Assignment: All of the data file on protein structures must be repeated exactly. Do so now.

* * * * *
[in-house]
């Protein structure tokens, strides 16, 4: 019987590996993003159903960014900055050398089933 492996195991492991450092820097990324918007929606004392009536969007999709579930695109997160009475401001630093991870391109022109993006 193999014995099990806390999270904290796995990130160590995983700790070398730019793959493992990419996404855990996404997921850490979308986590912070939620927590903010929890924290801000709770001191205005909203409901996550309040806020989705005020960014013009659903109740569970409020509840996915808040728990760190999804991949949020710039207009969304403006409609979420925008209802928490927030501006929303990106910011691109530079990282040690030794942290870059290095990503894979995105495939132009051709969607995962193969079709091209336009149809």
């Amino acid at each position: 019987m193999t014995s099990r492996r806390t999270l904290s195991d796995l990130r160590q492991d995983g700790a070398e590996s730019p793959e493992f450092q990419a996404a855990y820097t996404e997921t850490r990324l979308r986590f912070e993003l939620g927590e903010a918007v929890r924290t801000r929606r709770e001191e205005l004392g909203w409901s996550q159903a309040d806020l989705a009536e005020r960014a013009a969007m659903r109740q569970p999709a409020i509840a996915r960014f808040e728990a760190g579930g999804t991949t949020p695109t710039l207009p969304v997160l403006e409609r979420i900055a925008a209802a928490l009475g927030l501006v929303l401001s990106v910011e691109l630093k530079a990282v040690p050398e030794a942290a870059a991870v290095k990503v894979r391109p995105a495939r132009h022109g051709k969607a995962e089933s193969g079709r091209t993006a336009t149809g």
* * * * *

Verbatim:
[in-house]
């Protein structure tokens, strides 16, 4: 019987590996993003159903960014900055050398089933 492996195991492991450092820097990324918007929606004392009536969007999709579930695109997160009475401001630093991870391109022109993006 193999014995099990806390999270904290796995990130160590995983700790070398730019793959493992990419996404855990996404997921850490979308986590912070939620927590903010929890924290801000709770001191205005909203409901996550309040806020989705005020960014013009659903109740569970409020509840996915808040728990760190999804991949949020710039207009969304403006409609979420925008209802928490927030501006929303990106910011691109530079990282040690030794942290870059290095990503894979995105495939132009051709969607995962193969079709091209336009149809």
């Amino acid at each position: 019987m193999t014995s099990r492996r806390t999270l904290s195991d796995l990130r160590q492991d995983g700790a070398e590996s730019p793959e493992f450092q990419a996404a855990y820097t996404e997921t850490r990324l979308r986590f912070e993003l939620g927590e903010a918007v929890r924290t801000r929606r709770e001191e205005l004392g909203w409901s996550q159903a309040d806020l989705a009536e005020r960014a013009a969007m659903r109740q569970p999709a409020i509840a996915r960014f808040e728990a760190g579930g999804t991949t949020p695109t710039l207009p969304v997160l403006e409609r979420i900055a925008a209802a928490l009475g927030l501006v929303l401001s990106v910011e691109l630093k530079a990282v040690p050398e030794a942290a870059a991870v290095k990503v894979r391109p995105a495939r132009h022109g051709k969607a995962e089933s193969g079709r091209t993006a336009t149809g």